TCSPC Devices for Ultra-High Time Resolution Single-Photon Counting
More than 25 Years of Experience in TCSPC – as technology originator and leader Becker & Hickl offers TCSPC solutions with unprecedented time resolution. The SPC modules can be used for classic and multidimensional fluorescence decay applications as well as for fluorescence lifetime Imaging (FLIM), multi-wavelength FLIM, simultaneous fluorescence- and phosphorescence lifetime imaging (FLIM/PLIM), fast time-series FLIM, fluorescence correlation spectroscopy (FCS), single-molecule experiments, anti-bunching experiments (HBT) and many other multi-dimensional photon recording tasks.
Choose your solution now:
|TCSPC Channel per Module||1||3 (4)||3 (4)|
Sing. Molec. FCS
Timing Precision (Jitter, RMS)
|<20 ps||<20 ps|
|Min. Bin Width||813 fs
|4 ps||4 ps|
|Abs. Timing Stability (RMS)||<0.5 ps||<5 ps||<5 ps|
General Recording Modes
Classic TCSPC, FLIM, FCS,
|Classic TCSPC, FCS, HBT(4),
|Classic TCSPC, FLIM, FCS,
HBT(4), Time Tag
TCSPC, FCS, HBT(4),
|Detectors per Channel||Up to 16 (1)||Up to 16 (1)||Up to 16 (1)|
|Parallel Modules||Up to 4 (2) or 32 (3)||1||1|
(1) For all modules of the SPC series: up to 4 or 8 PMTs are connected using routers HRT-41 or HRT-81; for up to 8 SPADs (TTL) use HRT-82. 16 channel detection is provided by the PML-16 detector series.
(2) A single instance of SPCM software operates up to four modules. Multiple instances of SPCM can be launched to operate more than four modules or modules of different types.
(3) Using SPCM DLL with custom programming up to 32 modules can be operated in parallel.
(4) Hanbury-Brown-Twiss setup. Start-stop histogram between two detectors.
SPC-130IN TCSPC SeriesSPC-130IN, SPC-130INX, SPC-130INXX TCSPC Modules
SPC-QC-104 TCSPC ModuleNEW3 Channel TCSPC/FLIM Module
SPC-QC-004 TCSPC ModuleNEW3/4 Channel TCSPC Module
Technical Terms of TCSPC and TCSPC FLIM
TCSPC – Time-Correlated Single Photon Counting
TCSPC records the temporal profile of a repetitive optical signal by detecting single photons of the signal, determining the times of the photons after a reference (or excitation) pulse, and building up the distribution of the photons over the time after the reference pulse. The most frequent application is recording of fluorescence decay functions. TCSPC features extremely high time resolution and near-ideal photon efficiency and sensitivity. See also ‘Multidimensional TCSPC’.
Extension of the classic TCSPC technique. Multi-dimensional TCSPC detects single photons of a repetitive light signal and determines the times of the photons after a reference (or excitation) pulse along with one or several other parameters of the photons. These can be the wavelength, the spatial location within a sample from which the photons are emitted, the time after a stimulation of the sample, or any other parameter that can be associated to the photon. Examples are Multi-Wavelength TCSPC, Fluorescence Lifetime Imaging (FLIM), Phosphorescence Lifetime Imaging (PLIM), Time-Series FLIM, or a combination of these techniques.
A multidimensional TCSPC technique where the second parameter of the photons is the wavelength. Multi-wavelength TCSPC simultaneously builds up several (with current bh detectors up to 16) fluorescence decay curves for different wavelength. Please note that Multi-Wavelength TCSPC is not based on wavelength scanning. Photons of all wavelengths are detected simultaneously and directed into different decay curves of the photon distribution.
FLIM – see TCSPC FLIM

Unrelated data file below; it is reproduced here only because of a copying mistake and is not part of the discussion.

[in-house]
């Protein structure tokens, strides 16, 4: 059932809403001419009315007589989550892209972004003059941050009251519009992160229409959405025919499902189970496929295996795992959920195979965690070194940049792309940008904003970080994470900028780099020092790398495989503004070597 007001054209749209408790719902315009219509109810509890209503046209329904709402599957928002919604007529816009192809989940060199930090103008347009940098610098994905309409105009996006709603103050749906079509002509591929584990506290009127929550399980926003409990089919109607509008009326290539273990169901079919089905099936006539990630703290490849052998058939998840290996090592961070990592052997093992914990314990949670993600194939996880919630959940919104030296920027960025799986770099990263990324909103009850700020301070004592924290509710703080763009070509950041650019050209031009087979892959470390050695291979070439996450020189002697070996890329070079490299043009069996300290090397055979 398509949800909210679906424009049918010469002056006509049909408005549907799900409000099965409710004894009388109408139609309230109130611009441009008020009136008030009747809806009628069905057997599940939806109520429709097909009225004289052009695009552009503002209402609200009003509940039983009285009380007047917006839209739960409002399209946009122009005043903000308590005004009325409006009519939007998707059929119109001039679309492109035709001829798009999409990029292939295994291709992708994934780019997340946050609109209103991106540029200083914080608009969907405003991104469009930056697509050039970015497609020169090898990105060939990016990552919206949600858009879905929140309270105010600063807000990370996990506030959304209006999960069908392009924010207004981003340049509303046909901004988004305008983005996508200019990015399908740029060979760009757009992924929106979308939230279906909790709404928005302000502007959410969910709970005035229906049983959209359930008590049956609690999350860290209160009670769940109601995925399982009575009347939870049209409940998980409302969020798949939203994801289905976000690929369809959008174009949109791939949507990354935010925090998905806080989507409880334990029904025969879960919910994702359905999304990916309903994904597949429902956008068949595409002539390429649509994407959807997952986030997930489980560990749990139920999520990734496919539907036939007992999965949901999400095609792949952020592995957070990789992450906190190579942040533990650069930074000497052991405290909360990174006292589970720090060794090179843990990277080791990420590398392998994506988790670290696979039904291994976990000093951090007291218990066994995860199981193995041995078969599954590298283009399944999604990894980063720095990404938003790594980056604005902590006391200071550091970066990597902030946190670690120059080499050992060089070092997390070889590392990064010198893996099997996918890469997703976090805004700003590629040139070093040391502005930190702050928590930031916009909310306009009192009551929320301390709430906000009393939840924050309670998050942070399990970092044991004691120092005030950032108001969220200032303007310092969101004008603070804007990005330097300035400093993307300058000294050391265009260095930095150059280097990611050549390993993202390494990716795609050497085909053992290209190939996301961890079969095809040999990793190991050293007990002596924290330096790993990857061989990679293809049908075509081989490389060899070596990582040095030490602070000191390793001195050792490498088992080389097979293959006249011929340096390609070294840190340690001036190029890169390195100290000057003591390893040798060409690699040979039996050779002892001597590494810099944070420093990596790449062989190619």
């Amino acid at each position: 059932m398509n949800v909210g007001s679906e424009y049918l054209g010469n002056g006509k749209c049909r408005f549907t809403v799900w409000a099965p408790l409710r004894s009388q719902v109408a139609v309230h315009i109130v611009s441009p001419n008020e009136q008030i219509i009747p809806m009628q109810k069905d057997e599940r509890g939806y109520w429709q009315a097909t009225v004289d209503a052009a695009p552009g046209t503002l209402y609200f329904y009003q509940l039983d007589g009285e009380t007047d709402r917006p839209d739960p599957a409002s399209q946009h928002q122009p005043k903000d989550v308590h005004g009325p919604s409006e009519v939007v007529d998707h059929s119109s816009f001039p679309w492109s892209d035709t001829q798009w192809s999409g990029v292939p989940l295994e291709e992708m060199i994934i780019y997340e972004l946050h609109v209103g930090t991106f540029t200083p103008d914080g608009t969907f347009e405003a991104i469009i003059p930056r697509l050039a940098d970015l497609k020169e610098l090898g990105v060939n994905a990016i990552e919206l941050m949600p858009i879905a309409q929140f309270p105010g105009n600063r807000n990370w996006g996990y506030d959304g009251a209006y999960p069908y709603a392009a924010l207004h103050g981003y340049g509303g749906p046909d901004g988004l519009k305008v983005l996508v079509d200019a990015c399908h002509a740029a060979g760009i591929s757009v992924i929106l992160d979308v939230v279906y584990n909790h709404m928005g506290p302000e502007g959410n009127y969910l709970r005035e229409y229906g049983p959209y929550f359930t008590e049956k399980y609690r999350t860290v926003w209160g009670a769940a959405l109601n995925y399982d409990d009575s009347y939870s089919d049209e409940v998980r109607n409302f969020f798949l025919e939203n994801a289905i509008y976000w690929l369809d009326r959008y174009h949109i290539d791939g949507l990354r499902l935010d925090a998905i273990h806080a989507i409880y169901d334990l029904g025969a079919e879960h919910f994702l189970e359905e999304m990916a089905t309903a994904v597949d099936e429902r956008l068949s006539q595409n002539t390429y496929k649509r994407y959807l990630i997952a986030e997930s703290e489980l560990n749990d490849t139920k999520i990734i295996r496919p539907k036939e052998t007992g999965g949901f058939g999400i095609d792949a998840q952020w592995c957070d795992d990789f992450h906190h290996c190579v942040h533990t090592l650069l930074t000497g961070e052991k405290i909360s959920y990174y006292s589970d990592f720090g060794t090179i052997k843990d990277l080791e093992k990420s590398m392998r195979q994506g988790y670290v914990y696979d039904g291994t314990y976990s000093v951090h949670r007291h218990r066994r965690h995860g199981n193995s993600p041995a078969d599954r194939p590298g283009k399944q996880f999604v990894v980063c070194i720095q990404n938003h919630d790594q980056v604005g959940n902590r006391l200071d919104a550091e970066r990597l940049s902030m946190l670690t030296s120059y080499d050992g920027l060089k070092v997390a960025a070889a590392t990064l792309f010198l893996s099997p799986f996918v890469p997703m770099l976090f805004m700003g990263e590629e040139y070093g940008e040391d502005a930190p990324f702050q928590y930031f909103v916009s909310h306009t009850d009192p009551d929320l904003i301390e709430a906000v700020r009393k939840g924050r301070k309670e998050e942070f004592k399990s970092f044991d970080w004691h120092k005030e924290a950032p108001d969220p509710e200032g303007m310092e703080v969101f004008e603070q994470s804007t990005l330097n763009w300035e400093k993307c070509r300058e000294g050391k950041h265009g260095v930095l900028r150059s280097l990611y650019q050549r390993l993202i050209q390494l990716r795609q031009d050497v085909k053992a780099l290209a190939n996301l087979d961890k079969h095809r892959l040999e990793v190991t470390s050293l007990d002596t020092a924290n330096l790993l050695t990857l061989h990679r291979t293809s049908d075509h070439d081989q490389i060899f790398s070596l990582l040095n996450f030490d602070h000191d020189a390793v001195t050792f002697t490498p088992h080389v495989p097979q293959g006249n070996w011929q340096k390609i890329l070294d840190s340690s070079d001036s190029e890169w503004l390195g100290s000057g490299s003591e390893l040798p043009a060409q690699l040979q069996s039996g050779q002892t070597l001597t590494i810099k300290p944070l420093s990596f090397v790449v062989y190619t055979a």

TCSPC FLIM – TCSPC-based Fluorescence Lifetime Imaging
TCSPC FLIM scans a sample with a high-frequency pulsed laser beam, detects single photons of the fluorescence light, and builds up a photon distribution over the photon times after the excitation pulses and the coordinates of the scan area. Please note that this is not a pixel-by-pixel process. When a photon is detected it is just placed in the pixel corresponding to the position of the laser beam in the moment of the photon detection and in a time channel corresponding to the time of the photon in the excitation pulse period. TCSPC FLIM can therefore work at any scan rate. FLIM is the most frequent application of multidimensional TCSPC. TCSPC FLIM delivers an array of pixels, each containing a fluorescence decay curve consisting in a large number of time channels. The technique features extremely high time resolution and near-ideal photon efficiency. With a repetitive scan, the signal-to-noise ratio of the result depends only on the photon rate and the total acquisition time. FLIM can be used as a contrast technique in microscopy, but most FLIM applications are aiming at molecular imaging, i.e. the determination of molecular parameters via their influence on the fluorescence decay functions. TCSPC FLIM was introduced by bh in 1996. The first use was in fluorescence-lifetime imaging ophthalmoscopy (FLIO). Applications in laser scanning microscopy followed in 1999.
TCSPC FLIM uses scanning. Although scanning makes the optical system more complicated than a wide-field system it has a big advantage. Since only a single pixel is excited at a time there is no scattered light from the other pixels. Scanning alone, even without the aid of confocal detection or multiphoton excitation, therefore yields a far better image contrast than wide-field imaging.
FLIO – Fluorescence Lifetime Imaging Ophthalmoscopy
Clinical FLIM at the human eye. Fluorescence lifetime images of the retina show early indications of metabolic changes. They can thus be used to discover early stages of eye diseases before these have caused permanent damage to the eye.
TCSPC FLIM, where the sample is scanned with a confocal system. The sample is scanned through an objective lens with a focused laser beam. Fluorescence photons are collected by the objective lens and projected into a pinhole in a plane conjugate with the sample. The photons passing the pinhole are recorded by TSCPC FLIM. Confocal detection suppresses out-of-focus signals and scattered light, resulting in a clean lifetime image of the focal plane.